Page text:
Sec 121 exclusion - Spidell

Sec 121 exclusion

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Message Board Sec 121 exclusion

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    • #273713
      Anonymous
      Member

      Client purchased a property to be used as primary residence.  The home was in disrepair and the client commenced plans to complete a major remodel (taking home down to studs).  In the planning stage, he decided to split the property into two parcels with the county and construct two homes.  One is planned to be the primary residence and one will be sold upon completion.  For basis, the original cost of home has been split between the two parcels based on sq footage of lots, and construction costs are being allocated.  I’ve told the client that Sec. 121 will not apply to the sale of the home that will be sold as it was never occupied by him.  Is there any way to get any exclusion on the second home?

    • #273714
      Peter Muffoletto
      Participant

      This reminds me of the old Abbott and Costello routine of who’s on 1st?

      are you asking about the house the taxpayer will be living in, or the one that is being built and sold?

      121 will apply to the personal residence he occupies assuming the taxpayer complies with the requirements of IRC 121 – but there is no exclusion of any sort to the property that is being sold whether that is being referred to in your question as the second home or not?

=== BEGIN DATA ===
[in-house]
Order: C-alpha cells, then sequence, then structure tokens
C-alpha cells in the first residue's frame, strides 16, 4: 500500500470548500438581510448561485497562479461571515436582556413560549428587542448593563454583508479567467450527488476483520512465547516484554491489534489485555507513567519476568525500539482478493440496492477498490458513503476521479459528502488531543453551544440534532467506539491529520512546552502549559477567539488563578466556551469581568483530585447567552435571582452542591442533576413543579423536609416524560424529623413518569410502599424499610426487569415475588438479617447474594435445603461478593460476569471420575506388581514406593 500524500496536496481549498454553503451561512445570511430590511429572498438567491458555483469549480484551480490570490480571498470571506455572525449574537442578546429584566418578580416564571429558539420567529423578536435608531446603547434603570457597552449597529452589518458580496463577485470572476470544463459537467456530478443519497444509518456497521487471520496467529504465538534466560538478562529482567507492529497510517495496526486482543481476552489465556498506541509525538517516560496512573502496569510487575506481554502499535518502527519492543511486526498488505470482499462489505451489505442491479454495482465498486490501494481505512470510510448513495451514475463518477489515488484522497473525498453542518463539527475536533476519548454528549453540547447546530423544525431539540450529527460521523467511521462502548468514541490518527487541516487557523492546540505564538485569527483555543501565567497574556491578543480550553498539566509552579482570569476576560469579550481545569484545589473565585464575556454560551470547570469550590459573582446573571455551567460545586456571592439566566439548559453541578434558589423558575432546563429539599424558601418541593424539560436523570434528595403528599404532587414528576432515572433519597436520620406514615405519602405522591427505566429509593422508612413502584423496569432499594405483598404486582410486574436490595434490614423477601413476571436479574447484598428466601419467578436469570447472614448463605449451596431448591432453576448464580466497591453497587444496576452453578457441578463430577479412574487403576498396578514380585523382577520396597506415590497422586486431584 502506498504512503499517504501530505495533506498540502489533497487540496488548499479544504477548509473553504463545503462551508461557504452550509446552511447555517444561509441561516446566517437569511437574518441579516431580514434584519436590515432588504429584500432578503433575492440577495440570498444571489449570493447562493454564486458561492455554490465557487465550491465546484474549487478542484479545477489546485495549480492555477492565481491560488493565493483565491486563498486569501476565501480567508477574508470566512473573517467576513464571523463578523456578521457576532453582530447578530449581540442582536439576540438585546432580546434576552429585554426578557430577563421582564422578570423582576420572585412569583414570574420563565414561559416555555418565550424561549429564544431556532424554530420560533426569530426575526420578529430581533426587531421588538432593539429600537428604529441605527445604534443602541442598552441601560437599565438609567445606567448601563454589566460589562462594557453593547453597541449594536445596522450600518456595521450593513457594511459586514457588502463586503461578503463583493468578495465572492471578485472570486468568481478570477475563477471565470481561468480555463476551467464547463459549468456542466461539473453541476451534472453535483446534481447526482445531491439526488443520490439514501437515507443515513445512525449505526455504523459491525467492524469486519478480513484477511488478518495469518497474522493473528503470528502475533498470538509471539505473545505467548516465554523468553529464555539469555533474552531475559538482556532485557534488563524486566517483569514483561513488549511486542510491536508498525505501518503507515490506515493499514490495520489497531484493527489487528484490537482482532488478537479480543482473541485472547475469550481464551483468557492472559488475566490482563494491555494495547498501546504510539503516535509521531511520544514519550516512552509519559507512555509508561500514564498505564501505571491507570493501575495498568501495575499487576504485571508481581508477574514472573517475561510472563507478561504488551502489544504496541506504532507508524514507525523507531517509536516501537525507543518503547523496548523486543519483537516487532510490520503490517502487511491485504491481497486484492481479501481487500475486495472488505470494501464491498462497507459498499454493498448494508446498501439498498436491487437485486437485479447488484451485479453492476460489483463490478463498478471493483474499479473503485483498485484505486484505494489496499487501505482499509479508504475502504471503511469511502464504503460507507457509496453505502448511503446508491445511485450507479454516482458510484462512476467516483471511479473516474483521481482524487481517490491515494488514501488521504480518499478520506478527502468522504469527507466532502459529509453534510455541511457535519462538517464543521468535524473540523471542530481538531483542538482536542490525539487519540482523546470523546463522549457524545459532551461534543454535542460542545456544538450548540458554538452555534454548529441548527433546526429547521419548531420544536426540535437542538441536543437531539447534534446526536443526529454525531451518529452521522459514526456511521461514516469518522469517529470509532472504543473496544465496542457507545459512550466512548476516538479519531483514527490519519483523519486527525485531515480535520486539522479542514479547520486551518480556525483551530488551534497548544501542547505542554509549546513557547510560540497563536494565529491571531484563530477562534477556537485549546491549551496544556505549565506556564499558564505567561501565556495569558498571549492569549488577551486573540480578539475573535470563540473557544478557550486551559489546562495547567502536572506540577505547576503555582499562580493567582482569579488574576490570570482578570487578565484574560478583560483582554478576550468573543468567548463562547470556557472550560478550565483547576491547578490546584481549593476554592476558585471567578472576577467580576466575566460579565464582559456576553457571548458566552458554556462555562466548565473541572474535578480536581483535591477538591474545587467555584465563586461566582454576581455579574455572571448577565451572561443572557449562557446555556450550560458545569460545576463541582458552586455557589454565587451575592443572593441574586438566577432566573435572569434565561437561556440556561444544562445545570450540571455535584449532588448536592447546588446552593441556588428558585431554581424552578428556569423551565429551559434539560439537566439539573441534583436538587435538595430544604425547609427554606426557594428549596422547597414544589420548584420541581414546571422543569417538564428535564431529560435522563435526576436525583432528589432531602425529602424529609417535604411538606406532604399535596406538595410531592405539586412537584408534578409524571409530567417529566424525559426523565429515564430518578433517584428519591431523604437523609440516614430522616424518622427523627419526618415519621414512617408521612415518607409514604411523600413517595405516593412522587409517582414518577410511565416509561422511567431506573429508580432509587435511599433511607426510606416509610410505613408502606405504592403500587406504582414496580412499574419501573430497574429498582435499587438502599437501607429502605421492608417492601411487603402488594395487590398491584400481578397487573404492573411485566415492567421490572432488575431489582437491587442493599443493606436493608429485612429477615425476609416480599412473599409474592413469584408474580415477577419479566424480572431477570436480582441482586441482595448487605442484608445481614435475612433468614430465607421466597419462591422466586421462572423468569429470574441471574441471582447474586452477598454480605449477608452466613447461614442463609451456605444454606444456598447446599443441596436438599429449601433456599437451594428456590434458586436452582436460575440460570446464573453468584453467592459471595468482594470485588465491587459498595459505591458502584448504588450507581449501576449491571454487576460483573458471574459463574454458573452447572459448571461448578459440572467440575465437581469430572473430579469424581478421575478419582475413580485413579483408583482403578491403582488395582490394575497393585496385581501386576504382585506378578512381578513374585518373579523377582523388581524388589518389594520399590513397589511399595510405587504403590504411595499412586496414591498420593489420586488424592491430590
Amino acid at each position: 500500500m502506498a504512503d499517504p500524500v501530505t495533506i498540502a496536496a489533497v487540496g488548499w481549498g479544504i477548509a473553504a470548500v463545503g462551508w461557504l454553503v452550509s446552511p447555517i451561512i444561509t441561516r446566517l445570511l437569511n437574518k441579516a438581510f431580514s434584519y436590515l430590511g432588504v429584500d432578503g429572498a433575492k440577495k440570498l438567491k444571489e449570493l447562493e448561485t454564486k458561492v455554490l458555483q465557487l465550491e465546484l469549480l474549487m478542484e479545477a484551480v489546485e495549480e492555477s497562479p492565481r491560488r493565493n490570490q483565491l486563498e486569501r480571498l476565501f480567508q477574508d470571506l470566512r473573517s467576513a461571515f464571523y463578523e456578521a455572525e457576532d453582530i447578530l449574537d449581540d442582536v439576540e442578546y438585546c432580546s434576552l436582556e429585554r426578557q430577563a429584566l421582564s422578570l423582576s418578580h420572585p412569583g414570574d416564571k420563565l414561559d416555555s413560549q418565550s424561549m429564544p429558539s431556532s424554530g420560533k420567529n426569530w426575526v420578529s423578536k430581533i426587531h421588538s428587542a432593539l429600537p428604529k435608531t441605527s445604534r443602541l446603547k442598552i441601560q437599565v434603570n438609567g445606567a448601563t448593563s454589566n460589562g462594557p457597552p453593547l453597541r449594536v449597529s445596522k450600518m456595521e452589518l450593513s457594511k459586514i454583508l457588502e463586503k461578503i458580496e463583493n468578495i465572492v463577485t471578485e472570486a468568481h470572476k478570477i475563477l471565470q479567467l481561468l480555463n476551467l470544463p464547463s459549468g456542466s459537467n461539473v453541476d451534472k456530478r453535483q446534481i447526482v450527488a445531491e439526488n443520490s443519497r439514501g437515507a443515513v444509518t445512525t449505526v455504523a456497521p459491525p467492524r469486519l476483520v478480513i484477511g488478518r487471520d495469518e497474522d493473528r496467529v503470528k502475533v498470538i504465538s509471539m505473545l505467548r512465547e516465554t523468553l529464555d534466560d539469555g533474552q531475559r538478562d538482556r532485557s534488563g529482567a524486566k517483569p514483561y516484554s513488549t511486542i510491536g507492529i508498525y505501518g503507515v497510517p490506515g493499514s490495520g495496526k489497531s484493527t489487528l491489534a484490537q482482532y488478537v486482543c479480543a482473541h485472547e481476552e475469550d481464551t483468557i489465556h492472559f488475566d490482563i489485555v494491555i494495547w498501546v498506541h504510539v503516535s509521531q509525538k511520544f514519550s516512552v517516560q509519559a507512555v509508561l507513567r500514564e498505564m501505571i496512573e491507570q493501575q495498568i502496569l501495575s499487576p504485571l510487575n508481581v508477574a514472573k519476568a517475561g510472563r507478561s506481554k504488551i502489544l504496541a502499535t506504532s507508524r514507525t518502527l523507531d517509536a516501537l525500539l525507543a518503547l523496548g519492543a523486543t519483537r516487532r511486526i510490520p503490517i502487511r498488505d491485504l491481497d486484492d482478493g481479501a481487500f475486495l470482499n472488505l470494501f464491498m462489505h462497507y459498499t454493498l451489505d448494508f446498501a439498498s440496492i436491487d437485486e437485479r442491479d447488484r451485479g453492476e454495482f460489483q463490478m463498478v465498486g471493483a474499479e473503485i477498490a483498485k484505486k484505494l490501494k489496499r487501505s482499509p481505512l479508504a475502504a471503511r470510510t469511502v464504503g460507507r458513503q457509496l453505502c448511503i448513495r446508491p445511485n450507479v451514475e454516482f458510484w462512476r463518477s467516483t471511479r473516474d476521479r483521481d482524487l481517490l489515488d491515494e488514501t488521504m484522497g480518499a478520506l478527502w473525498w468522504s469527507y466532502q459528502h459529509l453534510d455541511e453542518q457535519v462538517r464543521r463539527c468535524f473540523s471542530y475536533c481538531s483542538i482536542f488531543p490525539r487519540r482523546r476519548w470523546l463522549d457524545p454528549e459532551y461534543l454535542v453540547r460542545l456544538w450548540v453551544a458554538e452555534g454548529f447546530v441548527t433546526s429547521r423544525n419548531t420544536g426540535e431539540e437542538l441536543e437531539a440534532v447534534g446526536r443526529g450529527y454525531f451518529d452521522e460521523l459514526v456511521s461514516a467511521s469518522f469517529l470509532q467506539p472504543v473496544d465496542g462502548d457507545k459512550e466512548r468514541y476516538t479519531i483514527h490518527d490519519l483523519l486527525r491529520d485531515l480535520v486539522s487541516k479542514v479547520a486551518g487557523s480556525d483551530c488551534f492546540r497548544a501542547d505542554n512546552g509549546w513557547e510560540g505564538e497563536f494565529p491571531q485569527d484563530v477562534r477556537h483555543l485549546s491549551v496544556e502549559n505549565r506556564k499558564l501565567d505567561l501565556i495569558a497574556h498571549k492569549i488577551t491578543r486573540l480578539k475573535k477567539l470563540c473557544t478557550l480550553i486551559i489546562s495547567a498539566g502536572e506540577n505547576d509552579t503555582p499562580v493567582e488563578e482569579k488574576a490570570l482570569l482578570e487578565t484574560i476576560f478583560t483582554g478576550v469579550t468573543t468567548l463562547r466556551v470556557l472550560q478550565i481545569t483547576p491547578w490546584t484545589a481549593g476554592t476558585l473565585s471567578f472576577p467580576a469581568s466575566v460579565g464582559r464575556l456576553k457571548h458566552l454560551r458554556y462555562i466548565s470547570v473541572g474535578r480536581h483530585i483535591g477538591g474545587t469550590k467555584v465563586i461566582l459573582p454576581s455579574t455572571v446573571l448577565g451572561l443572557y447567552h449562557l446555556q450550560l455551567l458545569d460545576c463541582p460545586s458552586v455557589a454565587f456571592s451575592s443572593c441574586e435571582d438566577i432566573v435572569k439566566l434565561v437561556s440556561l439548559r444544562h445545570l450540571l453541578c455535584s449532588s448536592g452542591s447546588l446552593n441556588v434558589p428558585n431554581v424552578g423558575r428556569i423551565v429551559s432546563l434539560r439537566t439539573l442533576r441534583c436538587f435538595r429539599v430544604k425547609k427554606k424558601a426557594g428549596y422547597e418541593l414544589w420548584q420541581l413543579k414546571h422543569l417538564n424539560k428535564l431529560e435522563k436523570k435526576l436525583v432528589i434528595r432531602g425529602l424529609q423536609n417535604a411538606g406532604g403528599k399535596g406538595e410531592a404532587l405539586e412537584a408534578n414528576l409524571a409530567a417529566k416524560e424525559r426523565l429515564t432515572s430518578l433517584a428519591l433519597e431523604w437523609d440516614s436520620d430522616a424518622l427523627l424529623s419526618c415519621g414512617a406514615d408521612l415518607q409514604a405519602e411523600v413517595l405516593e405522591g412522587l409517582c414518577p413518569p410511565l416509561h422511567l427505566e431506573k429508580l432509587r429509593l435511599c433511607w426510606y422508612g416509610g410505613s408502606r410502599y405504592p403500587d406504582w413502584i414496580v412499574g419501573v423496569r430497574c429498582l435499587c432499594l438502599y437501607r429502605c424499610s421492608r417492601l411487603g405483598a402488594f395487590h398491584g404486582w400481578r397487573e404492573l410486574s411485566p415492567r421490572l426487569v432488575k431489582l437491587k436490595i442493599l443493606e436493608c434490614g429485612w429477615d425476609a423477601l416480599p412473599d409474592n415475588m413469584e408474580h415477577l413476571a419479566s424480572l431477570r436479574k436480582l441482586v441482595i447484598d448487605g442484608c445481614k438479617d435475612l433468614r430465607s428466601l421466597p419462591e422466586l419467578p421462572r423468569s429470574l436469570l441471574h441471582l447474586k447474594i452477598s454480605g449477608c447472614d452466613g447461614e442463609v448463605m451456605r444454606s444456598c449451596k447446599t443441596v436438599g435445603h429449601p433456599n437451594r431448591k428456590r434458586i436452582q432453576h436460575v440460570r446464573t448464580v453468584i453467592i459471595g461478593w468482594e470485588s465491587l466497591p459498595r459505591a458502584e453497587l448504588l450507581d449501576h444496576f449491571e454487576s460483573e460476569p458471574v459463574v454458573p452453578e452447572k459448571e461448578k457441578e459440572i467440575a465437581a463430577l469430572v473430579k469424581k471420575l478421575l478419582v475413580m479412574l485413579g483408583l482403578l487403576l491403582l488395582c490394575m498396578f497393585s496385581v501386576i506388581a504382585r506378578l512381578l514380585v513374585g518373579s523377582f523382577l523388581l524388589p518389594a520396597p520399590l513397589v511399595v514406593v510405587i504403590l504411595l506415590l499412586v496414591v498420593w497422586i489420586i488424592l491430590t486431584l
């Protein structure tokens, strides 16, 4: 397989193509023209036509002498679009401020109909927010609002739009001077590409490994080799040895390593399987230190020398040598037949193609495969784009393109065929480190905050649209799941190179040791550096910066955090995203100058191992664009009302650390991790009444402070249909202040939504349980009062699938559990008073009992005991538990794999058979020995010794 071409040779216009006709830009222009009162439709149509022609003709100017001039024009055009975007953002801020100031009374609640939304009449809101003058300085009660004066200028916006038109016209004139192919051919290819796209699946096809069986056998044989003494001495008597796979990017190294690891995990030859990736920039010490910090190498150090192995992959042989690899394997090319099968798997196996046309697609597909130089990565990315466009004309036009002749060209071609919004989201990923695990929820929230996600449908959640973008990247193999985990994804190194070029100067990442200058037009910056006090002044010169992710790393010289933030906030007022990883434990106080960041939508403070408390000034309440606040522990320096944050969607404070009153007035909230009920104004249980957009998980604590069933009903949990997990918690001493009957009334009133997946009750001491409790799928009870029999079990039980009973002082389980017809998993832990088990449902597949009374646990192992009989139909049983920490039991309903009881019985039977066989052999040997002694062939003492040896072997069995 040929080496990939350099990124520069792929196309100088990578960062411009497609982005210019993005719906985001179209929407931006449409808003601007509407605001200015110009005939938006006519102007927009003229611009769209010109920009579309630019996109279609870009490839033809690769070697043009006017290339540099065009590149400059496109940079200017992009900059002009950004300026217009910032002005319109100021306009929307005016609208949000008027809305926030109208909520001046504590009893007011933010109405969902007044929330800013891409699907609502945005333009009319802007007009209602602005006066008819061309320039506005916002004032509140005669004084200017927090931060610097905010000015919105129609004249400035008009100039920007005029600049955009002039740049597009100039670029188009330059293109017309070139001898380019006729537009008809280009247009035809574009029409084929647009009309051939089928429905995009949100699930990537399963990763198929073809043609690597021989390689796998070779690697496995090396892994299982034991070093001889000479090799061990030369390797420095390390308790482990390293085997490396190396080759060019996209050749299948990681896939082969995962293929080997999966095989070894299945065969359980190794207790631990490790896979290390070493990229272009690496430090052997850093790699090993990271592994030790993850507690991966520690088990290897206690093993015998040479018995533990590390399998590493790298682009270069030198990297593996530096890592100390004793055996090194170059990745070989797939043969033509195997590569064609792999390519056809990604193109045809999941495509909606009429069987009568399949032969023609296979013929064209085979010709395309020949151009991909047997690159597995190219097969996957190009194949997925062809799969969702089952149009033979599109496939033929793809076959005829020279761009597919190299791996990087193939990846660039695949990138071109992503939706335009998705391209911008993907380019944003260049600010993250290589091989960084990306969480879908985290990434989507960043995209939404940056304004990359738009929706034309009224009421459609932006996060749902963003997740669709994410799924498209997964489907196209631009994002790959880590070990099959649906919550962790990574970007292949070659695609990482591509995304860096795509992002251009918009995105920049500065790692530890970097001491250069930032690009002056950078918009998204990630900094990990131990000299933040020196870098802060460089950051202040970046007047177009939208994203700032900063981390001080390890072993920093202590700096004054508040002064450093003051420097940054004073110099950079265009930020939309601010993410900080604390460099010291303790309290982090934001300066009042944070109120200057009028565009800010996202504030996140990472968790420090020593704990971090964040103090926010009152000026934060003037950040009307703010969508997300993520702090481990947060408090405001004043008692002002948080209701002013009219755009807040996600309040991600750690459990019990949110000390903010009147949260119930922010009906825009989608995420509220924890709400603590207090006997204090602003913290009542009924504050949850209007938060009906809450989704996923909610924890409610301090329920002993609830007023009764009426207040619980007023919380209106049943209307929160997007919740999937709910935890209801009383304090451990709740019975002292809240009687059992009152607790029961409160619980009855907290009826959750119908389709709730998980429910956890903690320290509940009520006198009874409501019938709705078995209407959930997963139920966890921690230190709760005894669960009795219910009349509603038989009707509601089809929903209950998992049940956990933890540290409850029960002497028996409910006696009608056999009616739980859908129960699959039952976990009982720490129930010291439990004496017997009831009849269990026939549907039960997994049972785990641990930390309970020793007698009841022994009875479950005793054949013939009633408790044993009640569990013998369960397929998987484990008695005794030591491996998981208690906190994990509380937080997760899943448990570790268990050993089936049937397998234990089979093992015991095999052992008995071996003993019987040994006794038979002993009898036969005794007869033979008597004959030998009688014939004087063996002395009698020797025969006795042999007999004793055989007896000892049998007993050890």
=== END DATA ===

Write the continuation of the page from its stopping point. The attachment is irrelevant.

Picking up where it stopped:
• #273716
      Anonymous

      He is hoping that there is some way to apply a portion the 121 exclusion to the home that he plans to sell without having ever lived in it based on the fact that he originally purchased the property as a residence.  I’ve told him since he changed his intent and split the property into two parcels that the 121 exclusion cannot apply to the home he plans to sell (as opposed to the home he plans to move into as his primary residence).

    • #273737
      Tams Lai
      Participant

      Look at the following court case Gates, 135 T.C. No. 1

      House needs to be PRINCIPAL RESIDENCE and that the court found that the contextual usage of “house” and “home” by the legislators showed that they intended “principal residence” to refer to the dwelling structure occupied by the taxpayer. The issue I see is your client only had only intent but never lived there (second residence), that will be the issue unless they can show the second residence as an attachment to the principal residence and they used a portion of it (that would be a stretch).

    • #273760
      Mark Bole
      Participant

      “based on the fact that he originally purchased the property as a residence. I’ve told him since he changed his intent “

      The law in this case couldn’t care less about intent.

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